Summary List Placement
Homeowners insurance will cover mold, but only if it’s the result of a covered event such as a burst pipe.
Mold damage from negligence or lack of maintenance is not covered.
You need separate coverage through insurance riders for mold from flood or sewer line damage.
Policygenius can help you compare homeowners insurance policies to find the right coverage for you, at the right price »
Table of Contents: Masthead StickyHomeowners insurance protects your home from damage, theft, and liability. But there are limitations to that coverage — and it depends on the type of “peril” your policy insures against.
There are eight types of homeowners insurance, but they all fall into one of two categories: named peril or open (all) peril. A named peril policy covers you for listed events, like a fire, storm, or theft, whereas an open peril policy covers just about anything that might happen, unless your policy specifically notes that it’s not covered. Open peril homeowners insurance provides more coverage than named peril.
Does homeowners insurance cover mold?
Homeowners insurance covers water damage as a result of a named peril (or covered event). For example, if water damage is from a burst pipe, it could fall under “sudden, accidental, cracking or tearing” or “freezing” or “windstorm” perils, according to Steve Wilson, senior underwriting manager at Hippo Insurance.
As for mold, if it’s a result of water damage from a covered peril — such as a burst pipe, wind, or hail storm — it may be covered under standard homeowners insurance.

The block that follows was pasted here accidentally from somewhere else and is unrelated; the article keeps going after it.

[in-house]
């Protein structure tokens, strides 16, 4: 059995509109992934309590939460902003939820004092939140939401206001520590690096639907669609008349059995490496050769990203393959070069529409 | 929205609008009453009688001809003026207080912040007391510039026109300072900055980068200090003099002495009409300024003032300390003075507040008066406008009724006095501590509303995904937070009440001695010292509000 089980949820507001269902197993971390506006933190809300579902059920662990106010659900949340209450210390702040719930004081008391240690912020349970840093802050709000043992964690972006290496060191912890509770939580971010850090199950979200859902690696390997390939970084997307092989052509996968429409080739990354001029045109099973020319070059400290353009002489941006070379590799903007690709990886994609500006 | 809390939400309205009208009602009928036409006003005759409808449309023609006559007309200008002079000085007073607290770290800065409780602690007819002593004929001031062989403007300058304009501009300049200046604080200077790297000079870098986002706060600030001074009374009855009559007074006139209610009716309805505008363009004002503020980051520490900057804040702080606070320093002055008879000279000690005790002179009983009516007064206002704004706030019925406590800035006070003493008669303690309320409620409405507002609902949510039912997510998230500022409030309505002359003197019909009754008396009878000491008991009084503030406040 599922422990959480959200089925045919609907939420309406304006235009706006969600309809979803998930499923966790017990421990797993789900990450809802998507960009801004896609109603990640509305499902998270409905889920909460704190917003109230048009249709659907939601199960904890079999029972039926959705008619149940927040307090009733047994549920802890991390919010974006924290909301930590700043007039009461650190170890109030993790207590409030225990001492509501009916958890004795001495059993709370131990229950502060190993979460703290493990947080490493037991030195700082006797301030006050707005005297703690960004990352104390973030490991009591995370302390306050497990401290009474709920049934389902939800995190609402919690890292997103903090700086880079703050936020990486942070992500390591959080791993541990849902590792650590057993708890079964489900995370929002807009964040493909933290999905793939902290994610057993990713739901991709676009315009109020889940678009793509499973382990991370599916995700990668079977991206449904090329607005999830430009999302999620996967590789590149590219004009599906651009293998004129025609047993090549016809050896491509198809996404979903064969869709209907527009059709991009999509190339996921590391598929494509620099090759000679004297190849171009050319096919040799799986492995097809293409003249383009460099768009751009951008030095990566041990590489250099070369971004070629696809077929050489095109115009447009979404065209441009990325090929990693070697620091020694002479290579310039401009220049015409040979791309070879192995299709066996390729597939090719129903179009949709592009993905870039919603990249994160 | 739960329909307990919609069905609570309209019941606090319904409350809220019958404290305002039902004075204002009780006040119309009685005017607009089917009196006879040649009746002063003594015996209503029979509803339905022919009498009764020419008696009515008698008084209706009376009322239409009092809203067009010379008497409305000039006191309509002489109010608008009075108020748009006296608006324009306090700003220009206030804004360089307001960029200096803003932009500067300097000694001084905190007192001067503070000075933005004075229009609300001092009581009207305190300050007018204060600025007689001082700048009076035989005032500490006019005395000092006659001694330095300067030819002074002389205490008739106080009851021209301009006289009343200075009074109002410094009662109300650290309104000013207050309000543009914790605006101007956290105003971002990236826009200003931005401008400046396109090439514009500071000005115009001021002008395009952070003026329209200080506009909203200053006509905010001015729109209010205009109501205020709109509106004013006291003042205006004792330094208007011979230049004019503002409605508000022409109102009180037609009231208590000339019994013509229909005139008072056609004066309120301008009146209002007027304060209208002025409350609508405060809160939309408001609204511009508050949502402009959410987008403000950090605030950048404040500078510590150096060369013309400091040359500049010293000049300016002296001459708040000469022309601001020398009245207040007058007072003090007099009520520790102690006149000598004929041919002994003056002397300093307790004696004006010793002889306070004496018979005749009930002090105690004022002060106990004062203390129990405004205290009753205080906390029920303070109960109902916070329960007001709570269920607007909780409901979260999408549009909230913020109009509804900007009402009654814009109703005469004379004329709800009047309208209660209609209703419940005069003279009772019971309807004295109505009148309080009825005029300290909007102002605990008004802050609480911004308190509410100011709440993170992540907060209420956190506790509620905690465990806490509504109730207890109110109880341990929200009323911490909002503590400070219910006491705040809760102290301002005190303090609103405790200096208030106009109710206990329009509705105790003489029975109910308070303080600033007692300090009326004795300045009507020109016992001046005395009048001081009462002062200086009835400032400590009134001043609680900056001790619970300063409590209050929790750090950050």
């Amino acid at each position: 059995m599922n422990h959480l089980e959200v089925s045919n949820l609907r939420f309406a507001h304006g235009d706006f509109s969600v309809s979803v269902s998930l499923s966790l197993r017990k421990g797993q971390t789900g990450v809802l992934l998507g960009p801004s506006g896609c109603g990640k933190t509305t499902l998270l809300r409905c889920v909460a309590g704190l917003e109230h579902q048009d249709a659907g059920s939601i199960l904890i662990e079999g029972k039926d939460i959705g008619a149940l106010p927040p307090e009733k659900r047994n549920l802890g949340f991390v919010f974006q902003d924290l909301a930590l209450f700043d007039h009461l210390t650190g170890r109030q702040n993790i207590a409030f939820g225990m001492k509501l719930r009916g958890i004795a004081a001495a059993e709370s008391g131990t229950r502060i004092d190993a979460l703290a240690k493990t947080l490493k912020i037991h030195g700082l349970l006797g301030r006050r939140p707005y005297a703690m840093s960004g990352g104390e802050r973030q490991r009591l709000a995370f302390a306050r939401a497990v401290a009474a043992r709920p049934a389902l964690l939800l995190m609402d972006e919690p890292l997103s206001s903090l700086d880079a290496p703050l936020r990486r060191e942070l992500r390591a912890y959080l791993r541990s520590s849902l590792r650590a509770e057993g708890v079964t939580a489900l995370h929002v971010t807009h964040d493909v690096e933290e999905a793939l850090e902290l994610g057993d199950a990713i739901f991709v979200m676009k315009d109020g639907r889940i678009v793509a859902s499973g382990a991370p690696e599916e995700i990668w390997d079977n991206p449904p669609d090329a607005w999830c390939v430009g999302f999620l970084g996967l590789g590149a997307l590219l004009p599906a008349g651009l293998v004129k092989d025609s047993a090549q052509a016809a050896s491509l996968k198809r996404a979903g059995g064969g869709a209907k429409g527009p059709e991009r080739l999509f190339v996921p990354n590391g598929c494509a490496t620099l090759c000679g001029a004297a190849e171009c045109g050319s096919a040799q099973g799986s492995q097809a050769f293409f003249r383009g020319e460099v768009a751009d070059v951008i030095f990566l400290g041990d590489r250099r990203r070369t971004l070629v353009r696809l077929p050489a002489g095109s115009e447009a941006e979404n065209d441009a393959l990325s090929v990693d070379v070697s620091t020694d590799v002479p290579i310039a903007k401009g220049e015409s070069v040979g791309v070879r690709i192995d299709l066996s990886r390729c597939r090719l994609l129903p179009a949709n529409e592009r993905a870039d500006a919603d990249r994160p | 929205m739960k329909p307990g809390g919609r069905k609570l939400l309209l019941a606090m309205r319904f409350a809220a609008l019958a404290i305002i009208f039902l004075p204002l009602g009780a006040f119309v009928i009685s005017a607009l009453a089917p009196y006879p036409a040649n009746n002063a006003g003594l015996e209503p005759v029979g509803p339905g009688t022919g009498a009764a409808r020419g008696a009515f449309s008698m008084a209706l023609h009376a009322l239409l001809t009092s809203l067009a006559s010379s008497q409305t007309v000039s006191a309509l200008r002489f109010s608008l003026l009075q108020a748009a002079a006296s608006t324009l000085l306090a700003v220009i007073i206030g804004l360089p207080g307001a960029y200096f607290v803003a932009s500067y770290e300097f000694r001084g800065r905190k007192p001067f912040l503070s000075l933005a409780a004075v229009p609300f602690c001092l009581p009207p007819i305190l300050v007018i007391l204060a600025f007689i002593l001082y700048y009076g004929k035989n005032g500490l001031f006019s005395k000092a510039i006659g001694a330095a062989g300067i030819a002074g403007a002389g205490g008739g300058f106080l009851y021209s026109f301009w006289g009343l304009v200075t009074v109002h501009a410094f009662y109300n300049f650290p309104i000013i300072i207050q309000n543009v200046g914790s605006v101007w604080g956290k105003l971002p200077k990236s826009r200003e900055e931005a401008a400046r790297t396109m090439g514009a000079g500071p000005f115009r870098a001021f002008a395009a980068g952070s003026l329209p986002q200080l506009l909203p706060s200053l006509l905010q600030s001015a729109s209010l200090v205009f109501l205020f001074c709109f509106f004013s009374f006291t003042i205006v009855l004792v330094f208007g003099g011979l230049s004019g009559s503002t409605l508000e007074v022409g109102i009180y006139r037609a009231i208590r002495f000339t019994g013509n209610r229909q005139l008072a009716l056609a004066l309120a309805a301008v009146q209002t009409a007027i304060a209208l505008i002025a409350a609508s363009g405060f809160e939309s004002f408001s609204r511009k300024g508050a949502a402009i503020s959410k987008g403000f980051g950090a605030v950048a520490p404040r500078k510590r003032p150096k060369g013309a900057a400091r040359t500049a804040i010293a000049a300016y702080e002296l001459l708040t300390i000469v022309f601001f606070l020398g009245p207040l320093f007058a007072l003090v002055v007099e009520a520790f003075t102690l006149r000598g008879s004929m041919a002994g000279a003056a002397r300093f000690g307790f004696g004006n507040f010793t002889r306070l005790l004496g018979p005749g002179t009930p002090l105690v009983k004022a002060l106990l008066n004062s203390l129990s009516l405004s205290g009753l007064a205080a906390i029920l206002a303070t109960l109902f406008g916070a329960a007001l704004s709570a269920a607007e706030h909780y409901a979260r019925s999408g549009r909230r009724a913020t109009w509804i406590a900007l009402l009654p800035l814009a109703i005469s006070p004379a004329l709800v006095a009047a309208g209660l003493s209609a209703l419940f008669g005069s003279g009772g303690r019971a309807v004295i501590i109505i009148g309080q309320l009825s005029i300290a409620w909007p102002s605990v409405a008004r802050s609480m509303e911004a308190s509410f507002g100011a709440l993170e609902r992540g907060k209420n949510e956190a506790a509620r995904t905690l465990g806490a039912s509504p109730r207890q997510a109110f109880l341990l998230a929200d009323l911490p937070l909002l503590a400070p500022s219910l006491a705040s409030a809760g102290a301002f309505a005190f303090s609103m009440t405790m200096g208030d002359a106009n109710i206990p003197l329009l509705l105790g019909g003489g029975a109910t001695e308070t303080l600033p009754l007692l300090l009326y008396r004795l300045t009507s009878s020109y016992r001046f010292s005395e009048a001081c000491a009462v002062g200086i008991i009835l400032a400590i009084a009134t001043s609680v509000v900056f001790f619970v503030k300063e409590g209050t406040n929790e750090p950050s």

Named peril homeowners insurance typically covers these events:
Fire or lightning
Windstorm or hail
Weight of ice, snow, or sleet
Accidental discharge or overflow of water or steam
Sudden and accidental tearing, cracking, burning, or bulging
Sudden and accidental damage due to short circuiting
Source: Data from The Zebra and Lemonade
Mold needs time to grow and warm weather, which is why you normally see mold after a hurricane.
If you have water damage, Wilson recommends taking damaged drywall or insulation out of the house to dry it out and hopefully avoid mold.
If mold is not related to a peril (like those listed above), then most homeowners insurance companies will deny coverage for mold damage.
Mold damage from flood or sewer lines requires separate coverage
Flood damage is not covered under standard homeowners insurance and requires separate flood insurance. Standard homeowners insurance also doesn’t cover water damage from backup or sewer lines, but it’s available as an add-on rider.
If your home gets mold as a result of a flood or sewer damage, you may not be covered unless you have a separate flood insurance policy or purchased a service line rider that covers sewer lines.
How to file an insurance claim for mold due to water damage
Wilson gave these four steps for filing a claim for water damage with your homeowners insurance company:
Contact insurance carrier. Your carrier may provide a list of contractors.
Ask your carrier for advice to help prevent further damage.
Take pictures or video of the damage and where it is located.
Prevent further damage to property. Focus on a temporary fix so insurance can look and properly access a permanent fix from a professional. Make sure water can run in all faucets. Leaks are usually a sign of a problem, especially in less used rooms like guest bedrooms.
Ronda Lee is an associate editor for insurance at Personal Finance Insider covering life, auto, homeowners, and renters insurance for consumers. She is also a licensed attorney who practiced litigation and insurance defense.
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